Using the ABCs as a jump-start, Cheney and Glasser review with pride and enthusiasm what makes America unique among nations. The book opens with A for America and B for Birthday of the nation in a double-page spread celebration. Letters stand for ideas such as Equality, Freedom, Ideals, Patriotism, and Suffrage; artifacts such as the Constitution; people such as Thomas Jefferson, Abraham Lincoln, Martin Luther King Jr, James Madison, Native Americans, and George Washington; and others such as X, which marks various key locations of historical events; and Q commemorating America's quest for "the new, the far, and the very best." In a wonderful and hopeful accolade to youth, Y is for You, "and all you will be in this greatest of countries, the land of the free" and is illustrated by trading-card-like images of children who are future art critics or test pilots and in various occupations-to-be. Cheney and Glasser work in a tremendous amount of information by decorative borders of names or quotes, multiple sidebars lavishly captioned, and a centered short paragraph balancing the letter. Each letter incorporates a modern American family, for instance, reading in bed on J for Jefferson's page, with Jefferson's well-known quote underlining the picture, "I cannot live without books." Thus readers are treated to numerous facts about Jefferson plus several quotes, a formula echoed on the facing page of K for King. The letter-vignette pictures a white child lifting up a younger brown child to have a drink at the fountain and the quote is "Let justice roll down like waters." Ronald Reagan is the only president of recent history to earn a spot in the text, with a quote. (Readers may want to check outAlice Provensen's well-designed The Buck Stops Here, published in 1990 to review presidents through Reagan). This carefully designed book invites readers of all ages to consider, in Cheney's words, "how blessed we are...to be part of a nation whose citizens enjoy liberty and opportunity such as have never been known before." There's a lot to learn here and Glasser's cheerful, cartoonish, black-line, colored pencil, and watercolor illustrations wear their research lightly but accurately. Endnotes on the text are extensive and include information about patriots, heroes, and aspects to further each letter's presentation. 2002, Simon & Schuster,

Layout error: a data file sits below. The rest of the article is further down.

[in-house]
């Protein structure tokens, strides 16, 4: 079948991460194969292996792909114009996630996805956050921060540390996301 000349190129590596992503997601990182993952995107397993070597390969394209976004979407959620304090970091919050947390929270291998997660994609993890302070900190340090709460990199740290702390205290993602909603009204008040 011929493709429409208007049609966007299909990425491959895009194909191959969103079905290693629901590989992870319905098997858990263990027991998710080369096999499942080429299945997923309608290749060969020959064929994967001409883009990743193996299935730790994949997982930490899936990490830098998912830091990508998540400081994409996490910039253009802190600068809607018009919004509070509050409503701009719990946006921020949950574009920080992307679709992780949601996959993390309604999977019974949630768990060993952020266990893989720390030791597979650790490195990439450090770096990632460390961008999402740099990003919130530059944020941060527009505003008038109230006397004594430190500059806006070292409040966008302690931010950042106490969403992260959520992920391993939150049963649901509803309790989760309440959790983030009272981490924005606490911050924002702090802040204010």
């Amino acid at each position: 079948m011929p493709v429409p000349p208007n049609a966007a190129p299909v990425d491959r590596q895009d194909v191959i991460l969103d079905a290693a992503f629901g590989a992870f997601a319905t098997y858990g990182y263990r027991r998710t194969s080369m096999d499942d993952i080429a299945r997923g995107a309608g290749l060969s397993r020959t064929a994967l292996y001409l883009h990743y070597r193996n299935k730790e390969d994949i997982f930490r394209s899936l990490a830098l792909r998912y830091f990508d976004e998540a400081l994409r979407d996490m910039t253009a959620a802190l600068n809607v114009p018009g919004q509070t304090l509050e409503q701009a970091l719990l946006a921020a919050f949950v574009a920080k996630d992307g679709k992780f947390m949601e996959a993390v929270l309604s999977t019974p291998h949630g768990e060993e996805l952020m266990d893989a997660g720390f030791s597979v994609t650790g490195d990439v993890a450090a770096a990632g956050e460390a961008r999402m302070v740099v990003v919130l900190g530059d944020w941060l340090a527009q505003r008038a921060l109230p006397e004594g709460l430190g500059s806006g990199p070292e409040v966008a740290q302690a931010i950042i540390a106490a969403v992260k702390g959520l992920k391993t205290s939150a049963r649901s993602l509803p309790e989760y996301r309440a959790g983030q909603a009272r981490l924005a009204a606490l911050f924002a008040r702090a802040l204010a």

School Library Journal
Gr 2-5-In this alphabetically arranged "Patriotic Primer," sample entries include "H is for Heroes and I for Ideals. Heroes remind us of our nation's ideals and how important it is to live up to them." Portrayed among the heroes, along with firefighters, teachers, and astronauts, are "elected leaders," which sounds uncomfortably self-serving coming from the wife of the vice president. For a country founded on the notion of the separation of church and state, God seems to pop up at every turn, even serving for the letter G: "for God in whom we trust." "P is for the Patriotism that fills our hearts with pride." Each letter is given at least a full page of captioned, informative drawings in ink, watercolor washes, and colored pencils. Quotes and facts frequently frame the oversized pages. "Notes on the Text" provides additional information. However, the final quote by Ronald Reagan and the large feel-good jacket photo of the author and a suitable rainbow array of children reinforce the feeling that this is a none-too-subtle paid political advertisement.-Dona Ratterree, New York City Public Schools Copyright 2002 Cahners Business Information.
What does it mean to be an American? In her first effort for children, Cheney attempts to answer this question as well as encapsulate the entire history of the US through the familiar device of an alphabet book. Glasser's (You Can't Take a Balloon into the Museum of Fine Arts) cheerful watercolor-and-ink illustrations are the greatest strength of this ambitious project, with endearing children of all colors, kinds, and cultures, and dozens of historical figures and sites rendered in carefully researched detail. Each page or spread includes a topic sentence, several smaller related vignettes, a large initial letter framing a related illustration, and often a border incorporating a hand-lettered quotation. Packing all this information onto the page requires a crowded, busy design (a challenge met quite well by the designer), and some very small treatments of type, which are really too small for most children to read by themselves. The multiple illustrations on each page preclude reading the volume aloud to a group, although the information and the concepts will work well in elementary classrooms. The most likely use for this is for teachers and parents who want to teach their children about US history, citizenship, and patriotic concepts, probably focusing on just a few pages rather than the whole volume at once. Though the concept and busy design require some extra effort, this well-meant exploration of our history and heritage packs a huge amount of information between its covers.